This course traces the development of popular music styles and genres from the roots of rock ’n’ roll to the present day in both sonic and social contexts. We explore how popular music has both reflected and influenced major social changes, also identifying musical elements that define individual popular music genres, and how those elements have changed over time.
Selected case studies for each decade, drawn from the following styles, artists and events:
1. Roots of Rock ’n’ Roll to 1950
Delta Blues; Gospel; Country; Ragtime & Dixie; The Musical Legacies of Slavery; The Depression; The Great Migration & The Spread of the Blues; Electric Blues
The Legacy of Tin Pan Alley and the Music Industry Business Model
Rock ’n’ Roll; Rockabilly; Skiffle; Country; Rhythm & Blues
Post WW2 Affluence and the Emergence of the Teen Market
Folk Revival and Protest Songs; The Rise of the Canadian Singer-Songwriter; The British Invasion
The Civil Rights Movement; From Race Records to Motown; Counterculture and Psychedelia; Drug Culture; Pop Art and the New York Scene; Hippies & Beatniks
The Art of the Mixing Board (Dub); Funk; Jazz Fusion; Disco; Rock Music (Glam, Prog, Metal); Punk; New Wave
Challenging Gender Stereotypes; Punk and the Birth of the Indie Scene; Disaffected Youth; Independent Record Labels; Rock Against Racism
Hip Hop; Rap; Electro; Jamaican Dancehall; Indie; Mainstream Pop; Synth Pop
Digital Technology; Cell Phones; MTV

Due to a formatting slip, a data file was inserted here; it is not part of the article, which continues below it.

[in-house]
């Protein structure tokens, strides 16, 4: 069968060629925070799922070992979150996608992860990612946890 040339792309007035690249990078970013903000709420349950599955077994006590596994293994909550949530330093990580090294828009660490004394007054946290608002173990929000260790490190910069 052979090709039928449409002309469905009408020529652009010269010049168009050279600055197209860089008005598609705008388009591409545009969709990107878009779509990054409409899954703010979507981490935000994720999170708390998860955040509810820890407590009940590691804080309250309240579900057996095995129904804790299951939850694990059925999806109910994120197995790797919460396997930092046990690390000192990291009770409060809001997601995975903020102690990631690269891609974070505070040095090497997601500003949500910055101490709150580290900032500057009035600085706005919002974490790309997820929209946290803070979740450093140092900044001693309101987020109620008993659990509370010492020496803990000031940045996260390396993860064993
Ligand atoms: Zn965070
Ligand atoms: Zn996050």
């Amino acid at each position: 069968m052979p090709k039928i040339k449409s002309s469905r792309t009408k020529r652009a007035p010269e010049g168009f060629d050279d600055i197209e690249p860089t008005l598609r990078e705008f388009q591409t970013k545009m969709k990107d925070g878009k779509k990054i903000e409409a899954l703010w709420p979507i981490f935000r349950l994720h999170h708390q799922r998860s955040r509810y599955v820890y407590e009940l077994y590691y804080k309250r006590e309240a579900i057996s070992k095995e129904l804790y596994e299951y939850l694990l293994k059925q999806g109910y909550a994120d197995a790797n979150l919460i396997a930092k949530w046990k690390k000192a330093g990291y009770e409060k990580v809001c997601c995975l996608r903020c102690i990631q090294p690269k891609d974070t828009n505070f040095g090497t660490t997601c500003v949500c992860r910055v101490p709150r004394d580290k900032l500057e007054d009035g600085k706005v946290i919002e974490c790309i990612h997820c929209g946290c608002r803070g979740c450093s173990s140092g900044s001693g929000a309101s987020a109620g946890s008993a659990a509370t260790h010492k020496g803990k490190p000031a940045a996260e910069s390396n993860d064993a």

Grunge; Britpop; Tribute Bands; Urban; Trance; Acid House; Jungle; Drum & Bass; Trip Hop; Pop Punk; Nu Metal; Trance; Techno; Canadian Singer-Songwriters
Napster; Globalization; Digital Recording; The Industry Fights Back
Nu-Metal; Post Grunge; Singer-Songwriter; Alt Country; Unplugged
Digital Distribution; Bedroom Producers; The DIY Industry; The Impact of Declining Album Sales
Dubstep; EDM in North America; Indie; Pop
Streaming; YouTube Hits; Synchronization and New Business Models
Methods of Instruction
- Lecture and class discussion, with focus on active listening to music;
- Viewing of video programs on music;
- Attendance at live concert performance(s);
- Collaborative learning through student presentation(s).
Means of Assessment
As sample breakdown of assignments and examinations is as follows:
Annotated Timeline with Playlist 10%
Reviews of Live Concerts/Videos 30%
Weekly Listening and/or Reading Quizzes 20%
Final Examination 15%
At the end of the course the successful student will have developed:
- Awareness of the social factors affecting the development of popular music (e.g. technology, migration, economics and demographics) and of the role of popular music in driving social change;
- Vocabulary to describe musical and sonic characteristics of popular music and evolving production techniques;
- Critical listening skills, enabling detailed discussion of production values, aesthetics and song structure.
PEFA 1136, or MUSC 1120, or MUSC 1121, or permission of the instructor
Course Guidelines for previous years are viewable by selecting the version desired. If you took this course and do not see a listing for the starting semester/year of the course, consider the previous version as the applicable version.
Below shows how this course and its credits transfer within the BC transfer system.
A course is considered university-transferable (UT) if it transfers to at least one of the five research universities in British Columbia: University of British Columbia; University of British Columbia-Okanagan; Simon Fraser University; University of Victoria; and the University of Northern British Columbia.
For more information on transfer visit the BC Transfer Guide and BCCAT websites.
If your course prerequisites indicate that you need an assessment, please see our Assessment page for more information.